PARIS — European missile maker MBDA looks like it will score three out of three major government deals for a longer range Aster air defense system, an anti-tank weapon and a helicopter-borne anti-ship missile.
The April 29 publication of the French defense white paper on defense and national security cleared the way for the government to commit to new programs, which had been waiting for decisions for many months.
MBDA Chief Executive Antoine Bouvier in March said those three programs are vital for the manufacturer’s future, with the company hoping to get the green light this year.
France is talking to British and Italian partners to develop the new technology (NT) version of the Aster 30 Block 1, a French source briefed on the subject said.
The UK is looking to improve its Type 45 destroyer, and the Aster 30 NT could be part of an upgrade of the ship’s combat system, the source said.
In London, a Defence Ministry spokesman said talks are in the early stages with Paris and Rome on extending the Aster program.
“We can confirm UK interest in understanding the French and Italian forward program for Aster new technology and how future co-operative opportunities could be exploited between the three nations,” the spokesman said.
“Discussions are at an exploratory stage between France, Italy and the UK and are linked to not just Aster NT but also how the three nations will support the Aster capability through life,” he said.
In Rome, a source said a debate on the Aster NT was still going on inside the Italian defense establishment, with no decision made yet.
The NT upgrade would allow the Aster 30 to hit enemy missiles with a range of 1,000 kilometers. The Block 1 model used by the French and Italian armies can intercept incoming missiles with a range of 600 kilometers, such as the Scud B.
Development of the Aster would be sensible, a senior analyst said, as there is a move toward extended air defense systems and Britain lacks an alternative product, other than to buy American.
“That would be the most logical way to tackle it,” said Nick Witney, senior policy fellow at think tank European Council for Foreign Relations (ECFR).
Witney and Olivier de France co-authored an ECFR research paper titled “Europe’s Strategic Cacophony,” published April 25.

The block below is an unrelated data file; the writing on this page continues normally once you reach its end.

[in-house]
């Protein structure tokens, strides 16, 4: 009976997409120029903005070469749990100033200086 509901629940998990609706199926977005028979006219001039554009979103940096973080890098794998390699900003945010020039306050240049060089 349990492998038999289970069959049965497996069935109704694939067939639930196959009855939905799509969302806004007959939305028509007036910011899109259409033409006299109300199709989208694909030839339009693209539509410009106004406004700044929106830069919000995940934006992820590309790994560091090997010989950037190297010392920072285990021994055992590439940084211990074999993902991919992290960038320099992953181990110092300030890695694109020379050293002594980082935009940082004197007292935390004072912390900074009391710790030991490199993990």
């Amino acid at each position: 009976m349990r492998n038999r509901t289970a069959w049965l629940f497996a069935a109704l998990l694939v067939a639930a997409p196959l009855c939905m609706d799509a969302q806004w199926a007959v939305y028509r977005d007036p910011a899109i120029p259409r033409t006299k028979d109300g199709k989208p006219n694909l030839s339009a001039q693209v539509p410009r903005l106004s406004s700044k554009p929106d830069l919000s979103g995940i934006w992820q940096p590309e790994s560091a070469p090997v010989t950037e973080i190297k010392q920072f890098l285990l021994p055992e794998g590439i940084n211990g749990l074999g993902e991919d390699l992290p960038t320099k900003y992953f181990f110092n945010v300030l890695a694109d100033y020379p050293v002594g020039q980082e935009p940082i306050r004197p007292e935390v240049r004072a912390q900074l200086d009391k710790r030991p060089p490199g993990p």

Other options for MBDA would be to co-develop Aster if the missile were picked by an export client such as Turkey or Qatar, the French source said.
The NT is on the roadmap to the Aster Block 2, which would intercept weapons that have a range of 3,000 kilometers.
A Block 2 weapon could be delivered some time after 2020, but first a deal must be struck for the intermediate NT version.
On a new anti-tank missile, the French source said it is extremely unlikely France will select the US-built Javelin over MBDA for the missile moyenne portée (medium-range missile) program.
MBDA’s Bourges plant is in central France, where jobs are scarce, and a pick of Javelin would go down badly politically.
A Lockheed Martin-Raytheon joint venture makes the Javelin, which arms US and British forces.
The US Javelin joint venture has pitched the weapon to French authorities, which are looking to buy 3,000 missiles to replace the Milan.
On the third major deal, France has said it will sign up for cooperation with Britain on an anti-ship missile, known as anti-navire léger here and future air-to-surface guided weapon across the English Channel.
The ANL contract will be British. The first part of production will be in the UK and later in France, with Paris looking at which helicopter the missile will arm and when.
That should allow MBDA to consolidate operations under the one complex weapons program, Witney said.
MBDA has used company money to pay for work on the anti-ship and anti-tank weapons, Bouvier said in an interview with LaTribune.com, a business news website, published March 12.
BAE Systems and EADS each own 37.5 percent of MBDA; Finmeccanica owns the remaining 25 percent.
In other multinational programs, France is due to sign a delayed contract for 34 NH90s for the Army by the end of May.
That NH90 deal could be worth around €1 billion (US $1.3 billion).
The NH90 is built by NHIndustries, a consortium that comprises Eurocopter (62.5 percent), AgustaWestland (32 percent) and Fokker (5.5 percent).
France will also discuss with Germany what to do with the Tiger attack helicopter, which both countries have bought from Eurocopter. Paris has signed for 40 of the upgraded appui et déstruction (close support) model but will see how many are really needed.
The options are to put the surplus Tigers in a common pool, resell or mothball. Germany has cut its Tiger order from 80 to 57.
In other aircraft programs, the new target for the Airbus A400M airlifter is 15 aircraft by 2017 for the French Air Force, fewer than planned, with a review after that. France has not signaled a cut in the 50 aircraft ordered from Airbus Military.
The A400M is undergoing civil and military certification, and one of the planes is due to fly at the Paris Air Show, opening June 16, and might also be in the fly past on the July 14 national holiday.
Andrew Chuter in London and Tom Kington in Rome contributed to this report.